Things I Wonder

On January 29, 2012 · 4 Comments

I maintain a long list of potential topics on a spreadsheet that’s grown to several hundred rows. Some of my story ideas remain on the sheet for months or years. That’s because they must have been interesting enough to record but not substantial enough to create a standalone article. Let me winnow down the list a little by posing some ridiculous hypothetical questions.

Why do they love me in Yellowknife?



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I get an unusually large number of 12MC visitors per capita from Yellowknife, the capital city of the Northwest Territories of Canada. Maybe 20,000 people live in Yellowknife and yet hardly a few days go by between visits. It’s always different people. There doesn’t seem to be any connection between the topics they select either. All I can figure is maybe people enduring dark, cold winters deal with their confinement by hitting the Intertubes.

I also wondered about the unusual number of hits from East Sparta, Ohio, a village of less than a thousand inhabitants. I often record several visits per day. I combed through the data a little bit further and discovered that the source was always yahoo.com or yahoo.net. I guess Yahoo has a server farm nearby? Maybe something similar is happening in Yellowknife.


Did the founders of Jay, Oklahoma realize its postal abbreviation (Jay, OK) sounded a lot like A-OK?



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There’s no connection. A-OK didn’t come into prominence until the early 1960’s. Jay, OK had been around for a solid half-century by that point. It’s just an interesting coincidence.

However, that leads to a follow-up question: If it’s not A-OK, then who or what is Jay? The local Chamber of Commerce attempts to answer that perplexing question:

There are at least two stories about how the town got it’s name. One story says it was named by its surveyor Dick Wofford, for his only son, Jay, who later was a business man in Jay until his death early 1960. Another story says the town was named for “Jay” Washbourne. “Jay” got his name from the large “J” which refused to come off the flour sack from which his mother made his shirt. There is no known documentation as to how Jay, Oklahoma actually got its name.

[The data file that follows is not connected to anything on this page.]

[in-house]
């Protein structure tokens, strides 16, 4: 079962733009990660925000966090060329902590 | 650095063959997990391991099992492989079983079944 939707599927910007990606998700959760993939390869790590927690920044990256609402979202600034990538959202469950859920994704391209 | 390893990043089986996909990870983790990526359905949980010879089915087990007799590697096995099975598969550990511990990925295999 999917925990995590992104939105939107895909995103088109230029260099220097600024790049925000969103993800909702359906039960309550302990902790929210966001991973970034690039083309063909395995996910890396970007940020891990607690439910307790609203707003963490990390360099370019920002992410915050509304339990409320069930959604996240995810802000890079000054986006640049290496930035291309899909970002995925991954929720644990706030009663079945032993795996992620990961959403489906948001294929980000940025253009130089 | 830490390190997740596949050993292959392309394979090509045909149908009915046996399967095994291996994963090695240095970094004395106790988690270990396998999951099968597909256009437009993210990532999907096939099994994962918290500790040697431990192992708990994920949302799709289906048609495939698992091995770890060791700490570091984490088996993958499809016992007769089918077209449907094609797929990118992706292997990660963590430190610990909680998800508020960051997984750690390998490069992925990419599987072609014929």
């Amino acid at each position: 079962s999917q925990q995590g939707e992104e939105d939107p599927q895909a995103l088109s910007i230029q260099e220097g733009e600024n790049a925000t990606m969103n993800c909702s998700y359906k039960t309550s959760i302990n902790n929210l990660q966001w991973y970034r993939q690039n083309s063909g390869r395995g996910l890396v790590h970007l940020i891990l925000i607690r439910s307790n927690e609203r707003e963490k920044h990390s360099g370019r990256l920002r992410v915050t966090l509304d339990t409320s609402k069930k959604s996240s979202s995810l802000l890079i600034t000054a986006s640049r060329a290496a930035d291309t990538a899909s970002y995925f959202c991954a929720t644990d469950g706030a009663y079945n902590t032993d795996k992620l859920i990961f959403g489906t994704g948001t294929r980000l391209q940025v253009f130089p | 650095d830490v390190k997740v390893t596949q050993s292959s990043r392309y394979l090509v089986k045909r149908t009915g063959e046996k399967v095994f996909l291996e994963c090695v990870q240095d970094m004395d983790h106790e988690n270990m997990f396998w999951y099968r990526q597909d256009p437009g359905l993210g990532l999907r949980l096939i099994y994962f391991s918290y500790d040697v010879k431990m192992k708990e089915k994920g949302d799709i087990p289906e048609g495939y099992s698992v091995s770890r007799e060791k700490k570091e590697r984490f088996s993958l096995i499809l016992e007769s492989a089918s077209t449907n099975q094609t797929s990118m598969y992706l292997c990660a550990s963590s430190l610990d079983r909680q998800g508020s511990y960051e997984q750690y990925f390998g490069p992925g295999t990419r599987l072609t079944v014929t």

I hope someone uncovers definitive evidence of the second theory. I’m oddly amused by the mental image of a kid in a homemade flour sack shirt.

Jay also has an interesting twist to its founding. The town was built completely from scratch with the express purpose of serving as the county seat. Delaware County wanted a more central location for its county seat sometime around 1908. They calculated the exact center of the county, hoping to plat a town there, but the land was owned by a full-blooded Cherokee Indian. There were too many legal hurdles for the owner to sell the land because it was part of the Cherokee nation so they selected an adjacent tract owned by a person of partial Cherokee descent instead. Even today, upwards of 40% of Jay’s residents can trace Cherokee ancestry.

Jay is the self-proclaimed "Huckleberry Capital of the World." Another contender, Trout Creek, Montana, had to settle for a lesser standard ("proclaimed ‘Huckleberry Capitol of Montana’ by the state’s legislature in 1981"). Thus, Jay, OK is indeed A-OK in the world of Huckleberrys.


Where is Europe’s largest vegetated shingle spit?



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Face it, you’ve wanted to know the answer to this forever, right? In simple terms a vegetated shingle spit is composed of small pebbles created through long-shore drift.

The largest European vegetated shingle spit can be found along the coast of Suffolk, England at the mouth of the River Orr. It’s called Orford Ness. The National Trust describes it as

… [an] Internationally important nature reserve, with a fascinating 20th-century military history." … Orford Ness may contain as much as 15% of the world’s reserve of coastal vegetated shingle, and the best preserved shingle ridges in Europe. So fragile is this habitat that even walking on it causes irreparable damage.